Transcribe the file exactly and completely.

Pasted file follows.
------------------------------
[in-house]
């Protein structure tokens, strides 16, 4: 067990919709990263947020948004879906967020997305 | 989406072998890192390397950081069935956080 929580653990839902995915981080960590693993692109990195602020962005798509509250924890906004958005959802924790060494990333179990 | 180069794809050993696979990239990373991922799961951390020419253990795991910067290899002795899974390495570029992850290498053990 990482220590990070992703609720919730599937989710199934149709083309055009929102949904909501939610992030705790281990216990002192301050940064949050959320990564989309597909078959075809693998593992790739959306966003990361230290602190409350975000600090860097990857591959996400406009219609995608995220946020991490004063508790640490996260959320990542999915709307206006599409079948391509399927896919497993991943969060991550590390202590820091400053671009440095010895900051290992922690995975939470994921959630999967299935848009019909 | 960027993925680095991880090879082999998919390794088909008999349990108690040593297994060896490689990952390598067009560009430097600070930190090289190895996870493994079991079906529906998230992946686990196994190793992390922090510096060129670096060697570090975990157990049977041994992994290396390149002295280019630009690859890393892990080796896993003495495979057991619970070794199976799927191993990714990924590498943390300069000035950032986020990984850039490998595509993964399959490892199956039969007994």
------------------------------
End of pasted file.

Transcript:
[in-house]
């Protein structure tokens, strides 16, 4: 067990919709990263947020948004879906967020997305 | 989406072998890192390397950081069935956080 929580653990839902995915981080960590693993692109990195602020962005798509509250924890906004958005959802924790060494990333179990 | 180069794809050993696979990239990373991922799961951390020419253990795991910067290899002795899974390495570029992850290498053990 990482220590990070992703609720919730599937989710199934149709083309055009929102949904909501939610992030705790281990216990002192301050940064949050959320990564989309597909078959075809693998593992790739959306966003990361230290602190409350975000600090860097990857591959996400406009219609995608995220946020991490004063508790640490996260959320990542999915709307206006599409079948391509399927896919497993991943969060991550590390202590820091400053671009440095010895900051290992922690995975939470994921959630999967299935848009019909 | 960027993925680095991880090879082999998919390794088909008999349990108690040593297994060896490689990952390598067009560009430097600070930190090289190895996870493994079991079906529906998230992946686990196994190793992390922090510096060129670096060697570090975990157990049977041994992994290396390149002295280019630009690859890393892990080796896993003495495979057991619970070794199976799927191993990714990924590498943390300069000035950032986020990984850039490998595509993964399959490892199956039969007994």